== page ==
“no other explanation”
Posted by adiamondinsunlight on April 27, 2008
When H and I entered Beiteddine’s interior courtyard, we found a mid-40s man assembling what tourists there were for a look into its reception halls. Since Lebanon’s independence, the living quarters of Beiteddine have been used as the president’s summer residence (yes, I know, I’m thinking the same thing: better hurry up and elect someone if the residence isn’t to sit empty all summer!), so the rooms are otherwise off-limits.
The reception halls were beautiful, with interiors that ranged from late 18th-century lacquered wood inlays with roses and other flora painted on them (as well as several rather primitive buildings), to an elaborate 1908 (? maybe 1904 – I can’t remember) extravaganza of mosaic, painting and stained glass windows.
(I don’t have any photos of these rooms, sorry – we weren’t encouraged to take photographs.)
The ceiling of one of the smaller halls in particular caught our eye. It was decorated with a series of six-pointed stars, large and small, and the theme was carried over into the wall panels as well. It even carried through to the hall’s more contemporary wooden doors, which I felt were fair game for a photo since they were 1) not antique and 2) technically in the courtyard:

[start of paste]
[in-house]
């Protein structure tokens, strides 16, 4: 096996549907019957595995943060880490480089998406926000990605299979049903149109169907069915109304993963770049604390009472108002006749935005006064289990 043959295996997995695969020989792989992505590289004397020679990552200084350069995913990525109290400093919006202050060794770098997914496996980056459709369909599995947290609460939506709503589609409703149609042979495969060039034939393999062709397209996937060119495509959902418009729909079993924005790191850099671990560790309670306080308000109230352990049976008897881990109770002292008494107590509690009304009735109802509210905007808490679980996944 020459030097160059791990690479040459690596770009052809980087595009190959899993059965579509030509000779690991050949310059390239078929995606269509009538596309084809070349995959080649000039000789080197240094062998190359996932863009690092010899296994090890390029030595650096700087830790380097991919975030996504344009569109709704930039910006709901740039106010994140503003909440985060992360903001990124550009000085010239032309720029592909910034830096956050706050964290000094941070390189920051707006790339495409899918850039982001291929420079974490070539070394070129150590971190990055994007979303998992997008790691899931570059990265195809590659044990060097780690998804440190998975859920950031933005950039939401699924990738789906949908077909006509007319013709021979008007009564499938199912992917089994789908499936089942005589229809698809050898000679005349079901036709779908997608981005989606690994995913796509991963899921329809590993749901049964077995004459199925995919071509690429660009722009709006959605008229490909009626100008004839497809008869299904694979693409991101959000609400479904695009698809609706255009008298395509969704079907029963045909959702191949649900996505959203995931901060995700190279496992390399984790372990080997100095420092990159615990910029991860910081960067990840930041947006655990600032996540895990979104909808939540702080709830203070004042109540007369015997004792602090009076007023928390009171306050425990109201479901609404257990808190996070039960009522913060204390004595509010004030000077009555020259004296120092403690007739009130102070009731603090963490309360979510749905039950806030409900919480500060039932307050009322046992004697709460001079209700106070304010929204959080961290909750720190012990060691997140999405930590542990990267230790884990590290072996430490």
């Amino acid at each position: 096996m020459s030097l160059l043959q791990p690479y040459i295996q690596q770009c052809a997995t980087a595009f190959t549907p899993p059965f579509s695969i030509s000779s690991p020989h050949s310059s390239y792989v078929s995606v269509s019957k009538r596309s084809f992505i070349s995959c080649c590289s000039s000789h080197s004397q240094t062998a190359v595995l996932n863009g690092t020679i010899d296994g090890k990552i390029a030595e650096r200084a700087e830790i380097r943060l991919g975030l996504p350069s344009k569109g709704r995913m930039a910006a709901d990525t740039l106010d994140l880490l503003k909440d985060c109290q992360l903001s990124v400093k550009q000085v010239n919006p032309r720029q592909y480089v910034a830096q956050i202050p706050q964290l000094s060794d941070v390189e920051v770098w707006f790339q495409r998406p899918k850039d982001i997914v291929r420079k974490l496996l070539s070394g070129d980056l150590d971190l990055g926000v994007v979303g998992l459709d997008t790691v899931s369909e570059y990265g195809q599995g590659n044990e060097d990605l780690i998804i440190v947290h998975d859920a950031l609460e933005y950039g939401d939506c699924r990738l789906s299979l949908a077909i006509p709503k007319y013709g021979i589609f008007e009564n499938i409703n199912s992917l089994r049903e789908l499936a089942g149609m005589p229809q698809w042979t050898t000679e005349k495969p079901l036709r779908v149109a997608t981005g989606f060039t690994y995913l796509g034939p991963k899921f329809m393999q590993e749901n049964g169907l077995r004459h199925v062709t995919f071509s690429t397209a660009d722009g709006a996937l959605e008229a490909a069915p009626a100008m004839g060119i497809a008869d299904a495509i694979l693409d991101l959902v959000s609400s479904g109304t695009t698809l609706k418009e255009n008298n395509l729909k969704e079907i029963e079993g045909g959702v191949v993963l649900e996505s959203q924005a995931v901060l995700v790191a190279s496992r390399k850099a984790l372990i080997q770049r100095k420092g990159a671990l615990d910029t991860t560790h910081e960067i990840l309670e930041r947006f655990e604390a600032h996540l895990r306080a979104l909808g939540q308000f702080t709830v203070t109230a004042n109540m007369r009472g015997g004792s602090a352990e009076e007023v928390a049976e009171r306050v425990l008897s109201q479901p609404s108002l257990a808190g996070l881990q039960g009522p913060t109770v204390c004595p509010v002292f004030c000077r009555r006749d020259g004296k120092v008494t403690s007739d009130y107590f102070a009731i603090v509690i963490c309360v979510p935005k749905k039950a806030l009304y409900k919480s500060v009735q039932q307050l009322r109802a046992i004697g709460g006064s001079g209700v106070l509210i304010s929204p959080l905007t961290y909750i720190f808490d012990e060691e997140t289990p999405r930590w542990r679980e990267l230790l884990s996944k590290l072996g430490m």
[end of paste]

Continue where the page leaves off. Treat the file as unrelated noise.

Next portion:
We’ve been interested in the evolution of the six-pointed star from Muslim world decoration to Star of David – it seems to have been a “neutral” decoration here for much much longer than in Europe. Two older buildings in my neighborhood – late Ottoman or at best early Mandate period – have six-pointed star windows, but we don’t think that they were Jewish-owned buildings.
Ask him, I whispered to H as our guide motioned us towards another building. The man had kindly decided to overlook my obvious foreignness and speak to us both in Arabic, but I didn’t want to push my luck by actually asking him a question. Instead, I whispered commentary to H and he patiently passed my questions on.
But since the six pointed stars interest H too, he didn’t need my encouragement.
We’ve noticed that this room has a particular star decoration, H said diplomatically. Is there any reason for this?
The guide smiled kindly. Evidently he has heard this question before. Its a design for decoration, he said. Ma fi tafsir tani – there is no other explanation.
What I didn’t see in these halls was any prevalence of the five-pointed star that I associate with the Druze, although the late 20th century eternal flame sculpture in the main courtyard does have a five-pointed star as its base. I don’t know the history of that star, or when it became associated with the Druze. Perhaps it too is a 20th-century phenomenon.